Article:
On 14th February 2016 Lord Avebury, or Eric Lubbock, sadly passed away. Lord Avebury, a Liberal Democrat Peer, was a proud democratic reformer throughout his life, campaigning for proportional representation and a range of democratic causes. He was the grandson of Sir John Lubbock, the founder of the Electoral Reform Society – then the Proportional Representation Society – and followed in his footsteps as a supporter of positive changes to our politics.
Below is a speech Lord Avebury gave about his grandfather and democratic reform on 20th March 2014, at an event to mark the ERS leaving our old building (Thomas Hare House at 6 Chancel Street). We republish this speech in his memory. Our thoughts are with his family and friends.
“It was at a private meeting called by my grandfather Sir John Lubbock 130 years ago in the house of Beaumont Lubbock, Sir John’s brother, at 7 Clarges Street Westminster, that the formation of the Electoral Reform Society was proposed, in its original guise as the Proportional Representation Society; and it’s great that the ERS still has the original record of that meeting. The Society was then formally constituted on 5th March, when my grandfather was elected President and an Executive Committee formed, on which 12 of the 23 members were MPs, together with C P Scott, the legendary editor of the Manchester Guardian, the Rev Lewis Dodgson, known to the world as Lewis Carroll, and Thomas Hare, the inventor of the Single Transferable Vote.
My grandfather sat in the Commons from 1871 to 1900, and then in the Lords for the last 13 years of his life. He championed the cause of electoral reform, arguing the merits of the Single Transferable Vote in The Spectator, the Daily News and the Pall Mall Gazette, and in a hefty pamphlet under the title Representation. He actively canvassed for members of the Society, and I have the text of the circular letter he wrote to potential members inviting them to join in February 1884, which must have helped to recruit the 180 MPs drawn equally from the Liberal and Conservative Parties who joined the Society in its early days.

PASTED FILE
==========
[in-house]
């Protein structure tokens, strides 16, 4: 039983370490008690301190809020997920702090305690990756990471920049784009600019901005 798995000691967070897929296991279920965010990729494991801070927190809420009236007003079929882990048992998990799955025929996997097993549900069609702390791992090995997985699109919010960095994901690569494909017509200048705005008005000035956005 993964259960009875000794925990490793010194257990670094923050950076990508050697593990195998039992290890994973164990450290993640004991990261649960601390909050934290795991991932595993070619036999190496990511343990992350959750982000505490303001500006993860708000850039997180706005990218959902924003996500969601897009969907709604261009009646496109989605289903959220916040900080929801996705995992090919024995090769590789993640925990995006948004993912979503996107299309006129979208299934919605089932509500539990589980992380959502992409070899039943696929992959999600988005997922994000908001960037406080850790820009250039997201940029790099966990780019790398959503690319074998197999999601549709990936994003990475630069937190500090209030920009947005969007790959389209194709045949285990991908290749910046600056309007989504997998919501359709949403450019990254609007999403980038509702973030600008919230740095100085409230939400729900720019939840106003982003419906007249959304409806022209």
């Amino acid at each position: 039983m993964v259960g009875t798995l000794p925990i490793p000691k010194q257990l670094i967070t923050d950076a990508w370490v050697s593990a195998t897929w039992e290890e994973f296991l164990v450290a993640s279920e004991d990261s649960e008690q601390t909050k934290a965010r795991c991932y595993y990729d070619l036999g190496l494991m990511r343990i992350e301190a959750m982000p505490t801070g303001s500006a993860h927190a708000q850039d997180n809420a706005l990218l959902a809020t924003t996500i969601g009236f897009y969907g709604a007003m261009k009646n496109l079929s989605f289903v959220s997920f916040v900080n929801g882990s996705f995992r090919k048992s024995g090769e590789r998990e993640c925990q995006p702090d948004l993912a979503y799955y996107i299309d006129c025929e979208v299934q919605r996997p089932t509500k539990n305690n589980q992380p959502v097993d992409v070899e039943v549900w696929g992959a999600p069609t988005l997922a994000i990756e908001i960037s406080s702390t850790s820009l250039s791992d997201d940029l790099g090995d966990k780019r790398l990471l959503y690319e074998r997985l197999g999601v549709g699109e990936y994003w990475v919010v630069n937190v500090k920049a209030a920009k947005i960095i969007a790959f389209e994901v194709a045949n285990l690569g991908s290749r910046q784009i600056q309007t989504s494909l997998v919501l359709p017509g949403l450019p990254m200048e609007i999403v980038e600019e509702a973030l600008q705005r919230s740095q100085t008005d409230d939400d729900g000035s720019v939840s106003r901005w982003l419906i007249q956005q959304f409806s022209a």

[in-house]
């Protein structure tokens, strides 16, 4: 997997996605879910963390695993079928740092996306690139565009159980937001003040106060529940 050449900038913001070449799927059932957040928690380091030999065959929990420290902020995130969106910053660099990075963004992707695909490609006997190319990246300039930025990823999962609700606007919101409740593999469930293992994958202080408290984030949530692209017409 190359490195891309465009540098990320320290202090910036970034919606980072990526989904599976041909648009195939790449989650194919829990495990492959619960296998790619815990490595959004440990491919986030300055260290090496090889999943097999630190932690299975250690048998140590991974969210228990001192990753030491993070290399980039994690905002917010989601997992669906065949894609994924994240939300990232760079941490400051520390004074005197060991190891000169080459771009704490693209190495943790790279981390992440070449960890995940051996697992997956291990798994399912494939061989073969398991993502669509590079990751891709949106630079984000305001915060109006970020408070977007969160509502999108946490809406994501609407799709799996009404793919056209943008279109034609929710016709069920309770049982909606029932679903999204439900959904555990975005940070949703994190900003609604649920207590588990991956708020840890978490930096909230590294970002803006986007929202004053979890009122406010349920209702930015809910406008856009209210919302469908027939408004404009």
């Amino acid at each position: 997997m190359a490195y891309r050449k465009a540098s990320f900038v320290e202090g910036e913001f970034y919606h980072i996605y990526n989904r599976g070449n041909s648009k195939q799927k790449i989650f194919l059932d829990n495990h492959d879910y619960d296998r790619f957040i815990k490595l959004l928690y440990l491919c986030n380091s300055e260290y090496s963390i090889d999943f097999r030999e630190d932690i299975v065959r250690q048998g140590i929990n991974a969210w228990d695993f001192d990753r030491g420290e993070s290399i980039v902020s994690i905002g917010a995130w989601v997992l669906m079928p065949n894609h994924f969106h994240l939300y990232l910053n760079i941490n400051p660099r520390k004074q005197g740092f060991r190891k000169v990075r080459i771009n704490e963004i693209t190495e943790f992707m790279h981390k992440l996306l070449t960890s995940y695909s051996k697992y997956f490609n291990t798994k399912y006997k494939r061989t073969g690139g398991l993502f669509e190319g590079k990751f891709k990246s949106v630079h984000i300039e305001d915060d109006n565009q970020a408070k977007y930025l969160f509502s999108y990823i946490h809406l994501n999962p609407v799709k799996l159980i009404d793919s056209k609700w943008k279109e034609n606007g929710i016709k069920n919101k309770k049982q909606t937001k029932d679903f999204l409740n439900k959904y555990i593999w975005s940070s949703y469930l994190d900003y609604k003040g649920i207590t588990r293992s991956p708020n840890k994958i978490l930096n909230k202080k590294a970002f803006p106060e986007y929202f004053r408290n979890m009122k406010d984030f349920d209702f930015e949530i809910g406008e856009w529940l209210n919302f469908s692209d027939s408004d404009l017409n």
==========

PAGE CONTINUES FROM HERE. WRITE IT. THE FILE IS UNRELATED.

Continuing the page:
Sir John spoke frequently in the House and across the length and breadth of England on proportional representation, holding mock elections in most places. He engaged in a prolific correspondence with electoral reformers at home and abroad, including Thomas Hare, another pioneer of STV, and Professor D’Hondt, the inventor of a proportional system that was adopted in Belgium.
My grandfather was the archetypal Victorian polymath, who wrote and spoke on a wide variety of social and scientific topics and engaged with many different campaigns at the same time. He actively supported his next-door neighbour Darwin, in the controversy over the Origin of the Species; he passed the first legislation on the protection of ancient monuments; he invented Bank Holidays; he campaigned successfully for shorter working hours in shops and offices; he invented the clearing system for banks; and he ran the family bank which I’m sorry to say was taken over by Coutts after his death in 1913.
What would he have thought if he had come back to life today? He would certainly have been disappointed that we still have the First Past the Post system, which distorts the wishes of the electors and often gives us governments that are not in accordance with the way people voted. The last time there was a vote in Parliament on a resolution to adopt STV was when I moved such a resolution in the Speaker’s Conference on Electoral Law in 1965, and was defeated by 17 votes to 1. The time before that was in 1918, when proposals for the STV in urban constituencies were originally included in the Representation of the People Bill. They were knocked out by the Commons, reinserted by the Lords, and finally deleted by the Commons.
Incidentally, another resolution the Speaker’s Conference rejected was a motion to reduce the voting age to 18, supported by myself, Lena Jeger and Jack Mendelson. As an aside, there was a transcript of the proceedings of that Conference, but the Commons Library tells me that no copy of it survives, not even in the archives of the Electoral Reform Society.
I think my grandfather would have been surprised that with everybody over the age of 18 entitled to vote, there has been a waning of interest in elections at both local and national level.
But he would certainly have been delighted to see that after 130 years the Electoral Reform Society is still campaigning hard for genuinely representative democracy. On local elections, it is pointing to the example of Scotland where as a result of adopting a fairer voting system in 2007, electors have more choice, uncontested seats have disappeared, and rotten boroughs are a thing of the past.
I am sure, knowing of his respect and affinity for young people, he would have been a strong supporter of the campaign led by the Society for votes at 16. This is yet another good example of the continuing need for the ERS, as it passes its 130th anniversary.”